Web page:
Scenarios for future of Iraq
Handover could open the door to democracy, dictatorship, or chaos.
It's the good, the bad, and the ugly: Three scenarios for Iraq a year from now as its people take back the reins of their own affairs.Skip to next paragraph
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Scenario 1: The country is relatively stable, becoming more prosperous, and set on a forward path ahead of where Afghanistan is today. Oil is flowing. Insurgent attacks are down. The minority Sunnis and Kurds are quiescent and working within the new power structure. US troops are mostly unseen and bored on their bases.
Scenario 2: Iraq isn't disintegrating, but has devolved into a more authoritarian regime than the US would like. Relations with Washington and US troops are tense. Heavy-handedness and human rights abuses abound as leaders revert to habits of the old regime. But essential services improve.
Scenario 3: Iraq by the summer of 2005 is staggering under uncontrolled Islamic extremism. It's in the early stages of a breakup, with parts of the country falling under the influence of Turkey, Iran, and other neighbors. Postponed elections occur, but fail to deliver political unity. Civil war looms.
This is the range of outlooks that experts predict over the next year. Most say the historic challenges that Iraq represents, plus mistakes of the past year, may put the first out of reach, while signs of Iraqi determination to see things improve may now render the third more remote.
That leaves something in the middle - although even some earlier optimists believe a deterioration toward the third is possible. "One can foresee a bunch of good scenarios, even more bad ones, but the largest number are middling," says Jon Alterman, a former member of the State Department policy planning staff now at the Center for Strategic and International Studies here. Perhaps the most decisive factor will be how engaged Iraqis feel in their country's reform after what is sure to be another year of change and uncertainty.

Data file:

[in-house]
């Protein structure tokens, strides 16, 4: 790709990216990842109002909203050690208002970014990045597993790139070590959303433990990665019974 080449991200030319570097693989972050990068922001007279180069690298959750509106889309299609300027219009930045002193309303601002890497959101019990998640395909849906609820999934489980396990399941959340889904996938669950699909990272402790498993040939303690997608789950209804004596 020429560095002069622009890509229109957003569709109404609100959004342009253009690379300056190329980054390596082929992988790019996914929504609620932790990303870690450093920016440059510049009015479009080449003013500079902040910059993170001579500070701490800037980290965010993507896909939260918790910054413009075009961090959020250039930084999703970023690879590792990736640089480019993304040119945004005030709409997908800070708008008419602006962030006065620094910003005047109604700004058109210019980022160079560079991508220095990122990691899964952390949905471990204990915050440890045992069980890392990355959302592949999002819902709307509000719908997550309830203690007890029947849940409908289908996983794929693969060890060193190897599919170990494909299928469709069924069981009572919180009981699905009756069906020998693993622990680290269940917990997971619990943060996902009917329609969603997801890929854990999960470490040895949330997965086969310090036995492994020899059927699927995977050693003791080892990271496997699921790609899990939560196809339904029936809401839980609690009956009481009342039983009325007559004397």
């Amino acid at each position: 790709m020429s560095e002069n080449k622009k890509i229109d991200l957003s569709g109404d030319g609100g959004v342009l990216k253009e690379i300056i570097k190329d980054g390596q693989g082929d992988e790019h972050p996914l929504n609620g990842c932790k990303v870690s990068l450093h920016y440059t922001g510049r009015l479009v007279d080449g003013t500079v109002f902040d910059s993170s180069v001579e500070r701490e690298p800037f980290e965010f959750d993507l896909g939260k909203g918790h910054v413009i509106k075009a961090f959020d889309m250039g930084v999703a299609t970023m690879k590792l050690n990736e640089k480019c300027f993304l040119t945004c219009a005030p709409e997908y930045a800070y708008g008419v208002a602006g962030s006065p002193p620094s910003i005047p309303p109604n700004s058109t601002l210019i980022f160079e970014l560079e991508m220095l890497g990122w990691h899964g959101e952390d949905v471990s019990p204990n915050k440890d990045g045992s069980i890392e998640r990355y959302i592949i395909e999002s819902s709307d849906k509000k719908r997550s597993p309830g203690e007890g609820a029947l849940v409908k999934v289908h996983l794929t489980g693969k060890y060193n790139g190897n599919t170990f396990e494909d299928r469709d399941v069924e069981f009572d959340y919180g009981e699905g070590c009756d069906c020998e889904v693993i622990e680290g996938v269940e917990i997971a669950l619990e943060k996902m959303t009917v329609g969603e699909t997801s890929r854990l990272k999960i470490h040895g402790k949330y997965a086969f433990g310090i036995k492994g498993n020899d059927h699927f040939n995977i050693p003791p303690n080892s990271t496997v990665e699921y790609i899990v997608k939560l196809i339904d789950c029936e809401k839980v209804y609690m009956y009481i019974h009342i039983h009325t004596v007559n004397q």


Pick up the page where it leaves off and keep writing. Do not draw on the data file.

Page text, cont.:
But even more engagement may not be enough for success. "For the first time, I think failure is a possibility," says Michael O'Hanlon, an analyst at the Brookings Institution. "There are degrees of failure, but if the next year is a slow slide to fragmentation ... and civil conflict, it will be hard to call it anything else."
With power now officially transferred from the occupying coalition to an interim government, Iraq's prospects shift to a new set of questions - now more dependent on what Iraqis themselves do than on the US: how quickly the government of Prime Minister Iyad Allawi can establish legitimacy in the eyes of ordinary Iraqis; how quickly the services and economic growth that feed public satisfaction - which the US had trouble supplying - can be improved; whether a sense of stability can be restored. But the deciding factors will be political rather than military, experts say.
"One of the key disappointments of the last year is that Iraqis haven't appeared to feel ownership of what is happening in their country," adds Mr. Alterman. "That has to change" even for the "middling" scenarios to be attained.